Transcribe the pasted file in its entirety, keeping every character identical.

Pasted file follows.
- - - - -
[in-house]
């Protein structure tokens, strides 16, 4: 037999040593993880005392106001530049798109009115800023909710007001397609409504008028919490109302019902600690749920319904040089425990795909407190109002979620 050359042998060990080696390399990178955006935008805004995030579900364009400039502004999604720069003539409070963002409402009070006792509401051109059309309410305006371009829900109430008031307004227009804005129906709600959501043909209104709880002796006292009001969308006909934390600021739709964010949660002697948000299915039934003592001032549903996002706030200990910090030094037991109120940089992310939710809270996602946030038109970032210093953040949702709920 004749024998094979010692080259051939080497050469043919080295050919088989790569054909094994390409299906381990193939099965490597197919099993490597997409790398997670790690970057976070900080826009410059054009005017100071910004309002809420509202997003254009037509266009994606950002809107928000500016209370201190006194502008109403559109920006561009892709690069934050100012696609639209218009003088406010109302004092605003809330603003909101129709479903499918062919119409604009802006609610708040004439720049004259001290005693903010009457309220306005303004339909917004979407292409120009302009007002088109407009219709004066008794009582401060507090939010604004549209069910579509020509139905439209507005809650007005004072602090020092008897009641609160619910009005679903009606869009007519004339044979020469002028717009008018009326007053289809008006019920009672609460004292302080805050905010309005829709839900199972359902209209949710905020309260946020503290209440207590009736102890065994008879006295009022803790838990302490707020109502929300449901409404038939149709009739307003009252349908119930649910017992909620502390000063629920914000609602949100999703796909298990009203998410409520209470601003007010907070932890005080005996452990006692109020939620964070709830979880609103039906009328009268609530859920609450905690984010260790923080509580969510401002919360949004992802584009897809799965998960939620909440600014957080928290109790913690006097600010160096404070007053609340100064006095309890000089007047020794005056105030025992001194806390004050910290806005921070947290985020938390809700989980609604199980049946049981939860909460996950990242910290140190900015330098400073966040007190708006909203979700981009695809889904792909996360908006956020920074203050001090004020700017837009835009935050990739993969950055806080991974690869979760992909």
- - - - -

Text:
[in-house]
């Protein structure tokens, strides 16, 4: 037999040593993880005392106001530049798109009115800023909710007001397609409504008028919490109302019902600690749920319904040089425990795909407190109002979620 050359042998060990080696390399990178955006935008805004995030579900364009400039502004999604720069003539409070963002409402009070006792509401051109059309309410305006371009829900109430008031307004227009804005129906709600959501043909209104709880002796006292009001969308006909934390600021739709964010949660002697948000299915039934003592001032549903996002706030200990910090030094037991109120940089992310939710809270996602946030038109970032210093953040949702709920 004749024998094979010692080259051939080497050469043919080295050919088989790569054909094994390409299906381990193939099965490597197919099993490597997409790398997670790690970057976070900080826009410059054009005017100071910004309002809420509202997003254009037509266009994606950002809107928000500016209370201190006194502008109403559109920006561009892709690069934050100012696609639209218009003088406010109302004092605003809330603003909101129709479903499918062919119409604009802006609610708040004439720049004259001290005693903010009457309220306005303004339909917004979407292409120009302009007002088109407009219709004066008794009582401060507090939010604004549209069910579509020509139905439209507005809650007005004072602090020092008897009641609160619910009005679903009606869009007519004339044979020469002028717009008018009326007053289809008006019920009672609460004292302080805050905010309005829709839900199972359902209209949710905020309260946020503290209440207590009736102890065994008879006295009022803790838990302490707020109502929300449901409404038939149709009739307003009252349908119930649910017992909620502390000063629920914000609602949100999703796909298990009203998410409520209470601003007010907070932890005080005996452990006692109020939620964070709830979880609103039906009328009268609530859920609450905690984010260790923080509580969510401002919360949004992802584009897809799965998960939620909440600014957080928290109790913690006097600010160096404070007053609340100064006095309890000089007047020794005056105030025992001194806390004050910290806005921070947290985020938390809700989980609604199980049946049981939860909460996950990242910290140190900015330098400073966040007190708006909203979700981009695809889904792909996360908006956020920074203050001090004020700017837009835009935050990739993969950055806080991974690869979760992909």